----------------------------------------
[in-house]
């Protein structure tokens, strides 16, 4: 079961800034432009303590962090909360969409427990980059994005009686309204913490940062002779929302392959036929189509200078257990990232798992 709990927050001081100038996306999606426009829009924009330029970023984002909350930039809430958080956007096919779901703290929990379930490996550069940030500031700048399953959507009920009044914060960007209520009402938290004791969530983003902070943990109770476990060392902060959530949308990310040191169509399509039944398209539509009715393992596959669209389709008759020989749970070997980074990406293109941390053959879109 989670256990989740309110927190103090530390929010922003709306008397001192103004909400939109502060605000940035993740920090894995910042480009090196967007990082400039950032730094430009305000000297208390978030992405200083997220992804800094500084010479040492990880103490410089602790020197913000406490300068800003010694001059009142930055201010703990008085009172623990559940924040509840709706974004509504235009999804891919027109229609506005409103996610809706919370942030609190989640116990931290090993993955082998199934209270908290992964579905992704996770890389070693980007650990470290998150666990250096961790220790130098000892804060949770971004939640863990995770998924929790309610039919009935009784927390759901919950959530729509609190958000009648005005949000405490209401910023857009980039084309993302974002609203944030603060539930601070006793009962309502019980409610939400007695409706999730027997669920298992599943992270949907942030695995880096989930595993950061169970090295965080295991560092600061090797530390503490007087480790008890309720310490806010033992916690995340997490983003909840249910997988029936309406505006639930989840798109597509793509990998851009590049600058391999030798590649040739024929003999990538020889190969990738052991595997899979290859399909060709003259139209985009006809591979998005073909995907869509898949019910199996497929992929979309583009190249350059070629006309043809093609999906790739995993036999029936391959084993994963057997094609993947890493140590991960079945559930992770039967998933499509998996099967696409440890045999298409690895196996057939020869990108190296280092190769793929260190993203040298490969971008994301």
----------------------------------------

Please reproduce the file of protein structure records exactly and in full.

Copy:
[in-house]
């Protein structure tokens, strides 16, 4: 079961800034432009303590962090909360969409427990980059994005009686309204913490940062002779929302392959036929189509200078257990990232798992 709990927050001081100038996306999606426009829009924009330029970023984002909350930039809430958080956007096919779901703290929990379930490996550069940030500031700048399953959507009920009044914060960007209520009402938290004791969530983003902070943990109770476990060392902060959530949308990310040191169509399509039944398209539509009715393992596959669209389709008759020989749970070997980074990406293109941390053959879109 989670256990989740309110927190103090530390929010922003709306008397001192103004909400939109502060605000940035993740920090894995910042480009090196967007990082400039950032730094430009305000000297208390978030992405200083997220992804800094500084010479040492990880103490410089602790020197913000406490300068800003010694001059009142930055201010703990008085009172623990559940924040509840709706974004509504235009999804891919027109229609506005409103996610809706919370942030609190989640116990931290090993993955082998199934209270908290992964579905992704996770890389070693980007650990470290998150666990250096961790220790130098000892804060949770971004939640863990995770998924929790309610039919009935009784927390759901919950959530729509609190958000009648005005949000405490209401910023857009980039084309993302974002609203944030603060539930601070006793009962309502019980409610939400007695409706999730027997669920298992599943992270949907942030695995880096989930595993950061169970090295965080295991560092600061090797530390503490007087480790008890309720310490806010033992916690995340997490983003909840249910997988029936309406505006639930989840798109597509793509990998851009590049600058391999030798590649040739024929003999990538020889190969990738052991595997899979290859399909060709003259139209985009006809591979998005073909995907869509898949019910199996497929992929979309583009190249350059070629006309043809093609999906790739995993036999029936391959084993994963057997094609993947890493140590991960079945559930992770039967998933499509998996099967696409440890045999298409690895196996057939020869990108190296280092190769793929260190993203040298490969971008994301």